Opinions on scars tend to vary pretty widely. Some people hide them, some wear them proudly, some even seek them out. A random smattering of famous quotations about scars gives us some scope regarding just how widely viewpoints can vary. Rose Kennedy, J.F.K.’s mother, once stated, “It has been said, ‘time heals all wounds.’ I do not agree. The wounds remain. In time, the mind, protecting its sanity, covers them with scar tissue and the pain lessens. But it is never gone.” Then there’s Rumi ultimately spiritual take on the issue: “The wound is the place where the Light enters you.” And the writer Chuck Palahniuk somewhat famously and shockingly proclaimed “I don’t want to die without any scars” in his novel, Fight Club. This blog post will discuss how scars can affect us, as well as using acupuncture for scars.
From the Chinese medicine (CM) perspective, scars can be absolutely no problem, or they can be the cause of significant long-term heath problems. This is because scar tissue isn’t flexible, and can impinge upon other critical structures in the body, including nerves, blood vessels, and muscles. In CM, we call this type of problem “qi and blood stagnation”, which basically means that movement or flow is inhibited. Because of the stiffness of scar tissue, its effects can be both local and non-local, meaning that the a scar can tug and pull on the tissues around it, both nearby and further away. When trying to imagine this, picture what would happen if you pinched and twisted a single point on a flat fabric bed sheet – the effects ripple out over quite a long distance of that sheet. This same effect occurs in the fabric of the body. Fascial tissue acts like 3-D webbing, surrounding all the other cells in the body, including muscle and skin. Trauma or malformation of that fascial tissue, as is created with a scar, can have detrimental effects on distant parts of the body.As a result, effects of scar tissue can be quite unpredictable. For example, we’ve seen digestive symptoms improve significantly when a 30 year old scar on the forearm was treated. Why is this the case? Meridian theory, which is the basis for Chinese medicine, can become quite helpful when trying to piece out these cause and effect scenarios. In this particular case, the scar was on the Large Intestine channel, and must have been impeding digestive function in some way! Often, however, the effects of scar tissue are much more obvious to the layperson. A patient who has had open heart surgery can develop chronic chest pain from scar tissue. A mother who has had a Cesarean section can develop menstrual cramps, constipation, or other types of abdominal pain or distress after healing from her surgery. There are so many examples of similar cases. Scars can be major blocks to healing – if a person has scar tissue that is impacting the health of the body, the scar must be treated before healing can occur.What about acupuncture for scars? Most people go their entire lives believing that there is nothing to be done about the scar tissue that is causing their discomfort, or in many cases they have no idea that it is in fact scar tissue that is causing the problem! In truth, Chinese medicine can frequently relieve discomfort using acupuncture and herbs to break down old scar tissue, reduce adhesions, and minimize systemic effects. If you are in the process of healing from a recent surgery, acupuncture and herbs can also be utilized as a prophylactic against major scar tissue formation.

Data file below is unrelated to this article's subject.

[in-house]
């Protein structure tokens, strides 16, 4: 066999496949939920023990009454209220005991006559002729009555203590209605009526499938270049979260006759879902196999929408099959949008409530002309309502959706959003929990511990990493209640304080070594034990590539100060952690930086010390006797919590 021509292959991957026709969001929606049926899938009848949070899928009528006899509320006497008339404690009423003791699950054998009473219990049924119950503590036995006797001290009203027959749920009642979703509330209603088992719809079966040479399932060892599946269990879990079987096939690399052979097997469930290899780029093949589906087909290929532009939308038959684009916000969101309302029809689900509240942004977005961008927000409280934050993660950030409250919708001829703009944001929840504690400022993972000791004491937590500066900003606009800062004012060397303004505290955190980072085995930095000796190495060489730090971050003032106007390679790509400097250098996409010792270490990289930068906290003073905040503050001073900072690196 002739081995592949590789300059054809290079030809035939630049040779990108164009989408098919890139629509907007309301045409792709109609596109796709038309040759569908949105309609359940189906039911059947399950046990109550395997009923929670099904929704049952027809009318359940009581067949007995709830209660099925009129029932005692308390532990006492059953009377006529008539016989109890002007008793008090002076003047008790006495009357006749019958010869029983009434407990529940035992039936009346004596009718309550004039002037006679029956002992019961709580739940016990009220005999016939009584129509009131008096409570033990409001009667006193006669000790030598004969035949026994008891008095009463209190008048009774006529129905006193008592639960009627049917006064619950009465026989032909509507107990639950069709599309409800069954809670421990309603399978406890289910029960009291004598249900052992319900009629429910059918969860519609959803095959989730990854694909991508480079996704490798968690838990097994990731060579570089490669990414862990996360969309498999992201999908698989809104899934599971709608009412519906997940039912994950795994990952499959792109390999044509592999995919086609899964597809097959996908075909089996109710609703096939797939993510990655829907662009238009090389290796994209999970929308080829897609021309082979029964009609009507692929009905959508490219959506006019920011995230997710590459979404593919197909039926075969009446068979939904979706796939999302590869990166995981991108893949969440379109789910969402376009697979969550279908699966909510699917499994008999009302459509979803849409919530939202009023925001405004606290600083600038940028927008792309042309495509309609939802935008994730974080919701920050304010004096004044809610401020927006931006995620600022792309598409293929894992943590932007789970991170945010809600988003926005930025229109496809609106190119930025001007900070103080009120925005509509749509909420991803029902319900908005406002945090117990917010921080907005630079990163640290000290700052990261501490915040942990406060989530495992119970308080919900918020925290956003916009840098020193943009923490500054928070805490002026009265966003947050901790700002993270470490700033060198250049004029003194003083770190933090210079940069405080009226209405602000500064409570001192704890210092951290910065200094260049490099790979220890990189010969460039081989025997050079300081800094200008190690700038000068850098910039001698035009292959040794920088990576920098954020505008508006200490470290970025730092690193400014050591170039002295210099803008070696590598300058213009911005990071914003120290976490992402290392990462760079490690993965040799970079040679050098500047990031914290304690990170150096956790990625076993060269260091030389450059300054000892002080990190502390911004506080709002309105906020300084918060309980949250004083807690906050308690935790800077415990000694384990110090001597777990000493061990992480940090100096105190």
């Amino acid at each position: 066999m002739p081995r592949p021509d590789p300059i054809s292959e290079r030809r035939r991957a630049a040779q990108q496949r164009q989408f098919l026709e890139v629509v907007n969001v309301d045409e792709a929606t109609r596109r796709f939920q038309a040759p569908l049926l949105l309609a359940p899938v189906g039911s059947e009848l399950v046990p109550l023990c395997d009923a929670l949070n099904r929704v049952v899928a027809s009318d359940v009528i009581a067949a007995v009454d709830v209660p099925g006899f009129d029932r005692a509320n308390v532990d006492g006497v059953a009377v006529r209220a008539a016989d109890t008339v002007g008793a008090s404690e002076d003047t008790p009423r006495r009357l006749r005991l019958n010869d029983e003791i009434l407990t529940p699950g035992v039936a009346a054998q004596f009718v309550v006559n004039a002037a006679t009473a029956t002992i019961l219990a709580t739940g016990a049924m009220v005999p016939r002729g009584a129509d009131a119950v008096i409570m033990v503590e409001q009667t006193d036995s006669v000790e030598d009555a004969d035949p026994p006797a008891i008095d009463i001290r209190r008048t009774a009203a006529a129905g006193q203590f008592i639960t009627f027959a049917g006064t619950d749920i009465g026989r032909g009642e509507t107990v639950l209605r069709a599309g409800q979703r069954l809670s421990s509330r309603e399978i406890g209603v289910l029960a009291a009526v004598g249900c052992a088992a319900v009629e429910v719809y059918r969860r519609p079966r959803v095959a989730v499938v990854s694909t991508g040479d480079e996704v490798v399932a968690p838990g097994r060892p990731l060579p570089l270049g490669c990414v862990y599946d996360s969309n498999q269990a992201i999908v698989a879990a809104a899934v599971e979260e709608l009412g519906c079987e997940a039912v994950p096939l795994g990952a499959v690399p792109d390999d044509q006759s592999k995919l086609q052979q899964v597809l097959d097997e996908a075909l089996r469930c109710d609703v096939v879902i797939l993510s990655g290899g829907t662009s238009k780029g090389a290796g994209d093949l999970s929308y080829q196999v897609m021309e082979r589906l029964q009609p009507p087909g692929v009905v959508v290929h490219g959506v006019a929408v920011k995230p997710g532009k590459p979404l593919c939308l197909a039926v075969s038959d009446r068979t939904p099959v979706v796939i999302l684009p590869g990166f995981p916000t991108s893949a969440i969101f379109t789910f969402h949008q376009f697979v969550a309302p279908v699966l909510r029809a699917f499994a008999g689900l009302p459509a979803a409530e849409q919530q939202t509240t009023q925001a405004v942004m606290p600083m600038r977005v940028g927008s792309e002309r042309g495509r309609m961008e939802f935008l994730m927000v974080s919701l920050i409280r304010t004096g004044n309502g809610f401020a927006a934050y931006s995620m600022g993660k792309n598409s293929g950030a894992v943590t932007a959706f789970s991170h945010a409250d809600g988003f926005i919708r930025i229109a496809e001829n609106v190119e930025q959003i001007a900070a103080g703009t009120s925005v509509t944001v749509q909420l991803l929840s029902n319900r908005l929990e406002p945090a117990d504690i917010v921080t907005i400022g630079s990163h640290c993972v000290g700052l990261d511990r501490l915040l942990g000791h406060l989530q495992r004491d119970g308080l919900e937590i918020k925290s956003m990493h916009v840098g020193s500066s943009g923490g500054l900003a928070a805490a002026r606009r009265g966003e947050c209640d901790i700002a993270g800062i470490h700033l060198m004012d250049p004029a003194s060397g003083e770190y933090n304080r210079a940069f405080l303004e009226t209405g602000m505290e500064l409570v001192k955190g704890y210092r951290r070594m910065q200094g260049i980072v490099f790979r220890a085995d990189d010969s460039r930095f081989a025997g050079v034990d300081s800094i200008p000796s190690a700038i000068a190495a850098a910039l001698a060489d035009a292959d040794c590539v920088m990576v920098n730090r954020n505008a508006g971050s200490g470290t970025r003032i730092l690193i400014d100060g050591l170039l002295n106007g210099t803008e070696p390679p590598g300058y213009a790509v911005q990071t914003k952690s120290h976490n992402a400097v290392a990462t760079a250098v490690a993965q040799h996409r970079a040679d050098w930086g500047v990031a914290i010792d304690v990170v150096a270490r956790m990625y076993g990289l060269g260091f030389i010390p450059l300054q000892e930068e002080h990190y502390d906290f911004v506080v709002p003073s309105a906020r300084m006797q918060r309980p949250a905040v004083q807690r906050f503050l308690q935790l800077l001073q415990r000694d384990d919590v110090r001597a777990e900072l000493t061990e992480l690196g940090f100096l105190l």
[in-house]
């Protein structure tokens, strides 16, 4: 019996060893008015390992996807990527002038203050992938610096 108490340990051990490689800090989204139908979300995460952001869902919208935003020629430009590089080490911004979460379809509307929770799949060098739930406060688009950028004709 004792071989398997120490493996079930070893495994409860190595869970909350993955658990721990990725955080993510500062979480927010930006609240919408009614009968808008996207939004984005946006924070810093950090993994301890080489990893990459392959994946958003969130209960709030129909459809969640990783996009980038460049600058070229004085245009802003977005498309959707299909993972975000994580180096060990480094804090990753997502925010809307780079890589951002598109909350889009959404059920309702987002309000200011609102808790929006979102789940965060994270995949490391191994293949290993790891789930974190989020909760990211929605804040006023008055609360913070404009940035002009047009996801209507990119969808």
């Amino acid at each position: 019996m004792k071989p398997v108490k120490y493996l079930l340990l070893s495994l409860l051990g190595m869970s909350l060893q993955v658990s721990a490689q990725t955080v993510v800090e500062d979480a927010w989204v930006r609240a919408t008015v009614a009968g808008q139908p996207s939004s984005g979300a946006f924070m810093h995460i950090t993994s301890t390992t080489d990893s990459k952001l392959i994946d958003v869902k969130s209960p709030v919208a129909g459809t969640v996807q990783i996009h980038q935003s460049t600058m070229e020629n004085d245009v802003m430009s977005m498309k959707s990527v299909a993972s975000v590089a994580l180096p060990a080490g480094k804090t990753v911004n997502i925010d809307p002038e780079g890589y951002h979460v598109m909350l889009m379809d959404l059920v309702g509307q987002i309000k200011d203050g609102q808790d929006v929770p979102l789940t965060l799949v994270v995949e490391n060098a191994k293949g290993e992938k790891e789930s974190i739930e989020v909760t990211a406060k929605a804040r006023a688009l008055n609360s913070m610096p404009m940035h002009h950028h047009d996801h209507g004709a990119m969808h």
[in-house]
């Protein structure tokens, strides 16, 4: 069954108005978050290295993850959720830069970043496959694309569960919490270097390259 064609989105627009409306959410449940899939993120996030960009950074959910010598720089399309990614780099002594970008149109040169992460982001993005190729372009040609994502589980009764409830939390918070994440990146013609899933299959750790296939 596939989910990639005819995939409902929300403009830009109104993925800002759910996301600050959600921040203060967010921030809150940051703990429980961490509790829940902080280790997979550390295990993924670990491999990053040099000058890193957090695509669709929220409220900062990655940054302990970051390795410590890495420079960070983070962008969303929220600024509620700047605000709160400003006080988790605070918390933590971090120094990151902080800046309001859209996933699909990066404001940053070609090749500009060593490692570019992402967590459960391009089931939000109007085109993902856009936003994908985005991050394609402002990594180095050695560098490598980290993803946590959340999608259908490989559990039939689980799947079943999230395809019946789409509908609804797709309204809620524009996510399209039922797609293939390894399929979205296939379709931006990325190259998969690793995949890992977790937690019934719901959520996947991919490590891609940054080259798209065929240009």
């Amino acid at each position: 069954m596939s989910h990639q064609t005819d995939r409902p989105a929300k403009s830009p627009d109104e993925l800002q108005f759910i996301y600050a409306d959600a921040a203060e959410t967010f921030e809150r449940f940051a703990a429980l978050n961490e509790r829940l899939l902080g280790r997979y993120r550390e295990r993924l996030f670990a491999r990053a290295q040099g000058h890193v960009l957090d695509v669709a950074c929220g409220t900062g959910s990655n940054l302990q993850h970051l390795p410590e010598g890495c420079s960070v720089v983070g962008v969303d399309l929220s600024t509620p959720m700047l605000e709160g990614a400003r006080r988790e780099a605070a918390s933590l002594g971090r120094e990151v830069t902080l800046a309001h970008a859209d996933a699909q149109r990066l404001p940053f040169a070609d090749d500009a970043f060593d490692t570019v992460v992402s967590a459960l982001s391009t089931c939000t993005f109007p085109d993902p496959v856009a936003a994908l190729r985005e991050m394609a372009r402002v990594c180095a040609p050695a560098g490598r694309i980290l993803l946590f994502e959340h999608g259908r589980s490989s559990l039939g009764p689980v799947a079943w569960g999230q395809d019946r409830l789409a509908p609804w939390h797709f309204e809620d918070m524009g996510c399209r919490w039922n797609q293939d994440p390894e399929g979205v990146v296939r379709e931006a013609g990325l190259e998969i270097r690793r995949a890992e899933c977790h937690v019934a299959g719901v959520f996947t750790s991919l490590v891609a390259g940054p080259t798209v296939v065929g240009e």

If you have or suspect that you have an issue with scar tissue, consider coming in for a consultation at our office in Richmond, Virginia. It just might change your life.